For efficient transcription and replication, phosphorylation of S389 on N protein is required [4244]. We found S389 phosphorylation enhances the direct N-pep/PCTD interaction (c. 7-fold) through more rapid association and a longer complex lifetime. However, the low micromolar affinity between CK-II phosphorylated cyclized N-pep and PCTD (7.4 ± 0.4 μM) is ~50-fold weaker than the reported affinity between N-RNA ring and PCTD (160 ± 20 nM), previously determined by SPR [14]. This discrepancy might arise from the major difference in the length of the reactant. Here, instead of the 550 kDa N10-RNA ring used previously for SPR, a 57-residue segment of the NCTD flexible loop region was used for NMR. This might not comprise all components of the N protein-PCTD-binding interface in the properly folded form. If the W-hole plays a role in N-RNA/P interaction [14], with a very weak affinity, in the context of full-length N protein and as an array of binding sites in the N10-RNA ring, the avidity would lead to a much tighter interaction as well.

The affinity between N-pep and PCTD was made significantly stronger through cyclization. The idea of a conformational change and folding upon the NCTD binding with PCTD [60] is consistent with previous analysis showing that a monoclonal antibody against N bound exclusively in the context of an N-RNA complex with P, with the epitope mapped to the NCTD loop region [61]. The antibody did not recognize the epitope, mapped to residues 388–407, when P was removed from the complex, or in RNA-free N0 protein, which binds to the N-terminal region (residues 23–50) of P protein, such that P protein provides a chaperone function for newly synthesized N protein prior to encapsidation of the viral RNA [61].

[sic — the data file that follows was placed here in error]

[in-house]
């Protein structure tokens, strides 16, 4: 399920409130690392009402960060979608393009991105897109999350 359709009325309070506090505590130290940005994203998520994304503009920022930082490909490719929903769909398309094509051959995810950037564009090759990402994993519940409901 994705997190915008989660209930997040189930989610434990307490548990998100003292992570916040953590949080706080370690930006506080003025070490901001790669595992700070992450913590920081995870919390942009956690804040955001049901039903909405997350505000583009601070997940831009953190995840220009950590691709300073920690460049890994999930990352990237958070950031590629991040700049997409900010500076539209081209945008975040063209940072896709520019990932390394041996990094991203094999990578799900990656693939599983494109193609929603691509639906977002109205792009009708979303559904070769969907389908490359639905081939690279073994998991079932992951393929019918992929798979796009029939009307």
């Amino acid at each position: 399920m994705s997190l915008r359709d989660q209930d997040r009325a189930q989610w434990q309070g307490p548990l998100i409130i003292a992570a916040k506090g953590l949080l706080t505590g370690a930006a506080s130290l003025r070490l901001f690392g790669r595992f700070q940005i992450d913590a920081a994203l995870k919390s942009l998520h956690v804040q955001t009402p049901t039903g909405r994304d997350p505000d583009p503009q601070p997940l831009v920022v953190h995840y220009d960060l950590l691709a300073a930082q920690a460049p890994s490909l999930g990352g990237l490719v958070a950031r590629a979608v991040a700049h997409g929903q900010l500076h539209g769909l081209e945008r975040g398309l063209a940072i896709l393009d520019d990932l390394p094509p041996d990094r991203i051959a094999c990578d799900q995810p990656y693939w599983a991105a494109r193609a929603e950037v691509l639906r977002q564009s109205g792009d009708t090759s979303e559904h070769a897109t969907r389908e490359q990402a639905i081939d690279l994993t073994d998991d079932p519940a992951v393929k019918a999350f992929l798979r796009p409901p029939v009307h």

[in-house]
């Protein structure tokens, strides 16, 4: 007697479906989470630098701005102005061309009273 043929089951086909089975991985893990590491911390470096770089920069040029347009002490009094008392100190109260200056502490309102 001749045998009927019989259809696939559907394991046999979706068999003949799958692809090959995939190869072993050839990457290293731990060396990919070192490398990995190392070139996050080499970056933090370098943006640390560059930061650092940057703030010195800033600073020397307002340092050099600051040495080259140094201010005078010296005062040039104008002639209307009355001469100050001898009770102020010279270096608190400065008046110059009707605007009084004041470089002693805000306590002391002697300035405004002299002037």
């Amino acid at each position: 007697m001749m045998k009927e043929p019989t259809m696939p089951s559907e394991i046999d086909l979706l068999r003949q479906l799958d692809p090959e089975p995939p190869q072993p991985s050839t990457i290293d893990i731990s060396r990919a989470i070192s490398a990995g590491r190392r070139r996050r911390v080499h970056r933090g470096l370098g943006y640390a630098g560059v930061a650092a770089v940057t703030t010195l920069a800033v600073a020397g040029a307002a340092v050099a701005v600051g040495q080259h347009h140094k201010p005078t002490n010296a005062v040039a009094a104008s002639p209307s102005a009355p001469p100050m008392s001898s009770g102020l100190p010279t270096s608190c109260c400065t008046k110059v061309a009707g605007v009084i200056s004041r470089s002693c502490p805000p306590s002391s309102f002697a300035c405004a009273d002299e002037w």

Other than N-RNA, P protein interacts with multiple cellular proteins with interaction with STAT1 shown to be highly significant to infection and pathogenesis through enabling suppression of antiviral STAT1 signaling via a critical binding site within the PCTD. The data here, and in our previous study [16] place the N-RNA and STAT1 binding sites in the PCTD in close proximity on the round face of the CTD; one potential outcome of this would be that binding might be competitive such that P protein would engage either in replication or, following STAT1 activation, be diverted to immune evasion. Our data do not support this model and, in fact, indicate that PCTD can simultaneously bind to N-RNA and STAT1. This is consistent with the fact that the sites are proximal but do not overlap; furthermore, the finding that mutations disabling the STAT1-binding site do not prevent N-binding or replication are indicative of distinct requirements of the respective binding interfaces [16]. In agreement with the apparently non-competitive binding, N protein, that does not have apparent STAT1 binding/antagonistic activity alone, can bind to STAT1 when in complex with PCTD. Thus, it appears that N-RNA/P protein complexes do not need to be disrupted to enable immune evasion. Since full-length P protein forms dimers which are predicted to interact with N-RNA via the PCTD of only one of the monomers [14], it is possible that STAT1 binding to P protein will involve the free PCTD, although our data indicate that the bound PCTD is also able to form interactions. Whichever model is correct awaits further structural definition, but clearly the data indicate that P protein-STAT1 interaction for immune evasion does not interfere with interactions of P protein with N-RNA critical for replication, or vice versa; indeed, pY-STAT1 was not excluded from Negri bodies in infected cells, consistent with a lack of competitive binding. Together these data suggest that replication complexes may participate directly in the antagonism of STAT1. This structural organization of the PCTD would therefore appear to provide a novel and efficient interaction hub at the interface of active replication and antagonism of the resulting antiviral response. It is also possible that the capacity of N-RNA/P to interact with STAT1 results in recruitment of STAT1 with some positive role in viral replication. Consistent with this, STATs can have ambiguous (pro- or antiviral) roles in infection [62]. Delineation of these possibilities is the focus of further research.